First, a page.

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The battle against: “One Word, Many Meanings”

In working across departments here at Progrexion, I see how easily the same word can carry a different definition from one group to another. When working with Human Resources, Teleservices, Marketing, Legal, Teleservices, and Development – oftentimes one of the biggest hurdles we face is making sure we’re talking about the same thing.  Even though we are SAYING the same thing, we often MEAN different things. Because each department has a unique perspective and differing priorities as far as what is important to look for, you’ll find each person has subconsciously given their own personal twist to what specific words means.

Another factor that can contribute to “One Word, Many Meanings” is fast paced work environments. If you’re working in a place that is constantly innovating, updating, and progressing (like we do here at Progrexion), it’s easy to forget what a certain word meant 4 years ago versus today. For example, did “Social Media” in 2008 mean the same thing to your company as “Social Media” means in 2012? It’s very likely that “Social Media” in 2008 meant creating a Facebook page for your company – and now in 2012 “Social Media” means having a presence on Twitter, Facebook, Pinterest, and being compatible with Youtube and Google+.

Clearly defining WHAT you’re talking about to start off with is a huge key to increasing communication and clarity as you work across teams. I am on a mission to replace “One Word, Many Meanings” with “One Word, One Meaning.” Here are a couple of steps we can take towards unifying our language in the workplace:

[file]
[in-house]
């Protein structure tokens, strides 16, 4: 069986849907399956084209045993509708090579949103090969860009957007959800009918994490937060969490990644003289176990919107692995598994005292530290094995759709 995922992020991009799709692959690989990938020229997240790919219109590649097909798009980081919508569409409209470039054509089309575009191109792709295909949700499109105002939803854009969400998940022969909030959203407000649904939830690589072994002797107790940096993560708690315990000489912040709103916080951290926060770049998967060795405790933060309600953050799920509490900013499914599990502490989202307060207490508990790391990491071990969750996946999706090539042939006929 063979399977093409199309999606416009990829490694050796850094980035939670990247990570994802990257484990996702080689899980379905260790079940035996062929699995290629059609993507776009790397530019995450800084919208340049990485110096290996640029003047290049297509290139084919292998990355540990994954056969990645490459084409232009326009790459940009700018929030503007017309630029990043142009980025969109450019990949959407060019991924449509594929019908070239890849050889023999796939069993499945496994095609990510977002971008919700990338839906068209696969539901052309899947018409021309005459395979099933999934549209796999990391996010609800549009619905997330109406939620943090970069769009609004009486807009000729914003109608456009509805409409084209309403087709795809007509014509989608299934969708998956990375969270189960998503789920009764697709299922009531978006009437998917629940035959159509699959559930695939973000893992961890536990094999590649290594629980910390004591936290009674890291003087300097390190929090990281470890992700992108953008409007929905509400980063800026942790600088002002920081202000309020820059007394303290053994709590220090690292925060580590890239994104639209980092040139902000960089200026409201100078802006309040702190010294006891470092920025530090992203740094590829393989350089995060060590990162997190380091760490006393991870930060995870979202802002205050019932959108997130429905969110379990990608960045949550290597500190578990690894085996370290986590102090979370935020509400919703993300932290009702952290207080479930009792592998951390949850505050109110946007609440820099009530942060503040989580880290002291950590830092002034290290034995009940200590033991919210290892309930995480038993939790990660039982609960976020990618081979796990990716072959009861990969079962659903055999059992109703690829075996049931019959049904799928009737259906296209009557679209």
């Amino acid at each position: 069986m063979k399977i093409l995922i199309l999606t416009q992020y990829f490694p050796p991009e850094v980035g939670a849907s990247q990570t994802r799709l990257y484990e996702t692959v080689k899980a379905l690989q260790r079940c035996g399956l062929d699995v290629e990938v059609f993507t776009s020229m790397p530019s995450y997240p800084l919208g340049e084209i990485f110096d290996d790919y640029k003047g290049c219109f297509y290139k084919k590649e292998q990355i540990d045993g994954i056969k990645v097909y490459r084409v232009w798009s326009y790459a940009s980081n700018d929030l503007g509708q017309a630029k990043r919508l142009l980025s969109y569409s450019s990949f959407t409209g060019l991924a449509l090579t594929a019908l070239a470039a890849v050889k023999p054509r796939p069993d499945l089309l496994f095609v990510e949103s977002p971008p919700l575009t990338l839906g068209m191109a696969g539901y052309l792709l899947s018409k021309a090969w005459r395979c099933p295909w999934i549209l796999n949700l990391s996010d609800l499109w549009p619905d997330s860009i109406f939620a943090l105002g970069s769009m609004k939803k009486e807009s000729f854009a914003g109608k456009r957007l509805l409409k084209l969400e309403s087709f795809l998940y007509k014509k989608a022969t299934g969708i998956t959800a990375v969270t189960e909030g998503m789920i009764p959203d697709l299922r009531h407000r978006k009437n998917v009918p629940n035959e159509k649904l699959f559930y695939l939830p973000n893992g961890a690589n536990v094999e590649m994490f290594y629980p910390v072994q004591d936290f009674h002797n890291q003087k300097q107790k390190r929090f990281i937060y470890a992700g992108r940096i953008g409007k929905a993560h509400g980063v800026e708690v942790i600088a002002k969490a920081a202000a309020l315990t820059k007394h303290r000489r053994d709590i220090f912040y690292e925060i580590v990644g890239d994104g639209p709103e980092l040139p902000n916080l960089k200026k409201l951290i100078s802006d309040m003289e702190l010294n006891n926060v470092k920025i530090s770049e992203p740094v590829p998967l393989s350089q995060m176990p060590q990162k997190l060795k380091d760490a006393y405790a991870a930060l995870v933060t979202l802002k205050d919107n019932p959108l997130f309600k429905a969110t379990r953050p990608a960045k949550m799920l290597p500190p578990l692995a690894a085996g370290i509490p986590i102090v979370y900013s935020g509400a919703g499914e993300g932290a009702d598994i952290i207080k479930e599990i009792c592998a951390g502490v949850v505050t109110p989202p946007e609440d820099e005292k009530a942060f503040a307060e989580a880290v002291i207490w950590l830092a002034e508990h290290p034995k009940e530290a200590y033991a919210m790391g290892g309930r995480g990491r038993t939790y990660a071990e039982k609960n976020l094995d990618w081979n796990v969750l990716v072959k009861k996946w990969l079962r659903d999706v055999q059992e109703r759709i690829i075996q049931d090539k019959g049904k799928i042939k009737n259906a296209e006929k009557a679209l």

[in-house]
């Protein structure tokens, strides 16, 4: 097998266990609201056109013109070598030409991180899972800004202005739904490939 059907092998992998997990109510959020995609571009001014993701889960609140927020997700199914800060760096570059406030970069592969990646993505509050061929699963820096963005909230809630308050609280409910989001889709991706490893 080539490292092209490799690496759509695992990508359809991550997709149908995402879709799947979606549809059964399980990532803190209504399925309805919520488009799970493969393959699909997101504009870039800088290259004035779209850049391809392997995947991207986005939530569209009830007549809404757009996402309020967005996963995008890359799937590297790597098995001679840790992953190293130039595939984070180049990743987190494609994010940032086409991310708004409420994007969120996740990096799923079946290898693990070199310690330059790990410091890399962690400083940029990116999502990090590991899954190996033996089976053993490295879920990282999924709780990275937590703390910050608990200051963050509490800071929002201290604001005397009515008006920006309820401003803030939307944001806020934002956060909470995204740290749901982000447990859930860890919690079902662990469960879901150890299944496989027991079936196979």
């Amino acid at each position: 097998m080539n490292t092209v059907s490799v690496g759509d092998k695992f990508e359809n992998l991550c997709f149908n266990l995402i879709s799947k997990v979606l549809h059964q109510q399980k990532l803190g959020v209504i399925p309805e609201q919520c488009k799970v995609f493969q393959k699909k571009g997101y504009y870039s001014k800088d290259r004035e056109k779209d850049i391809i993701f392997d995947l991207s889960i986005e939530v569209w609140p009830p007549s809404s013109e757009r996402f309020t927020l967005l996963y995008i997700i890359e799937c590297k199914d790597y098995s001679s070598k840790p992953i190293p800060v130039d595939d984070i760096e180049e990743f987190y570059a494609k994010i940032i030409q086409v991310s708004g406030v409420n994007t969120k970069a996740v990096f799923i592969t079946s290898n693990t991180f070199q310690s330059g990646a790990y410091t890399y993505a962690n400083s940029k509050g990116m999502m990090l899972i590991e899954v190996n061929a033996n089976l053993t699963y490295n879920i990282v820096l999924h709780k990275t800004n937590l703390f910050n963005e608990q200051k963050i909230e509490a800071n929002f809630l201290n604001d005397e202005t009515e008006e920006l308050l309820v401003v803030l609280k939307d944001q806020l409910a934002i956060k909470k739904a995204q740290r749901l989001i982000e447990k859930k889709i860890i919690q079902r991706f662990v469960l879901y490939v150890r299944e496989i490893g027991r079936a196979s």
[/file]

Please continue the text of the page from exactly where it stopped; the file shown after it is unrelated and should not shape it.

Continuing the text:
• Create an annual glossary of definitions for words that are used frequently in your company. At Progrexion, we published our first glossary last month (Jan 2012). This will help your company stay consistent year over year – and will ensure that any changing meanings to words are intentional, and more importantly documented. It’s a great tool to help new coworkers get up to speed on how the company works, and to ensure no one is blurring the meaning behind highly used words.
  • Don’t be afraid to ask “When you say ________, what do you mean by that?” at the beginning of conversations. Usually you can feel the disconnect in conversation pretty quickly when working with someone and their statements aren’t aligning with what you’re thinking. This can be solved quickly and casually – by asking clarifying questions early on in meetings. If you feel like there is disconnect about what you’re talking about – discuss it early on in the process, to avoid wasted time and resources.